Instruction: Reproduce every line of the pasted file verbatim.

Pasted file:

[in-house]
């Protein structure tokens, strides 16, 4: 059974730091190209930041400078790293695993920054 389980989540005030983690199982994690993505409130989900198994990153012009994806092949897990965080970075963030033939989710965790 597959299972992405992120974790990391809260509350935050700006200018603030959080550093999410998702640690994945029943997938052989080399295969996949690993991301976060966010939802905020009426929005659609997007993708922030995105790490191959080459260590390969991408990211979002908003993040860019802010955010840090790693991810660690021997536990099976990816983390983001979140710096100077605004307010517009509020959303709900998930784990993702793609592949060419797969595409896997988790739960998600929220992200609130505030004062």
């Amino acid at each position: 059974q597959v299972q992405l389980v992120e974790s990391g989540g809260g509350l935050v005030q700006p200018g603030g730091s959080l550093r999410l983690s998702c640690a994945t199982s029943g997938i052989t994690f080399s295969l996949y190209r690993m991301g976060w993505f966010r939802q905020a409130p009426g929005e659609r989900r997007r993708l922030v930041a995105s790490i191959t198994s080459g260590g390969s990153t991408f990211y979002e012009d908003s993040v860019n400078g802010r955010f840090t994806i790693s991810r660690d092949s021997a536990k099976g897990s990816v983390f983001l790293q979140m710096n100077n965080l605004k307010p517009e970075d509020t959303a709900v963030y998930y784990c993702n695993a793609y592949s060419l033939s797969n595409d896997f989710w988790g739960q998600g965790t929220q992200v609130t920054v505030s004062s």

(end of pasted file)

[in-house]
């Protein structure tokens, strides 16, 4: 059974730091190209930041400078790293695993920054 389980989540005030983690199982994690993505409130989900198994990153012009994806092949897990965080970075963030033939989710965790 597959299972992405992120974790990391809260509350935050700006200018603030959080550093999410998702640690994945029943997938052989080399295969996949690993991301976060966010939802905020009426929005659609997007993708922030995105790490191959080459260590390969991408990211979002908003993040860019802010955010840090790693991810660690021997536990099976990816983390983001979140710096100077605004307010517009509020959303709900998930784990993702793609592949060419797969595409896997988790739960998600929220992200609130505030004062």
């Amino acid at each position: 059974q597959v299972q992405l389980v992120e974790s990391g989540g809260g509350l935050v005030q700006p200018g603030g730091s959080l550093r999410l983690s998702c640690a994945t199982s029943g997938i052989t994690f080399s295969l996949y190209r690993m991301g976060w993505f966010r939802q905020a409130p009426g929005e659609r989900r997007r993708l922030v930041a995105s790490i191959t198994s080459g260590g390969s990153t991408f990211y979002e012009d908003s993040v860019n400078g802010r955010f840090t994806i790693s991810r660690d092949s021997a536990k099976g897990s990816v983390f983001l790293q979140m710096n100077n965080l605004k307010p517009e970075d509020t959303a709900v963030y998930y784990c993702n695993a793609y592949s060419l033939s797969n595409d896997f989710w988790g739960q998600g965790t929220q992200v609130t920054v505030s004062s």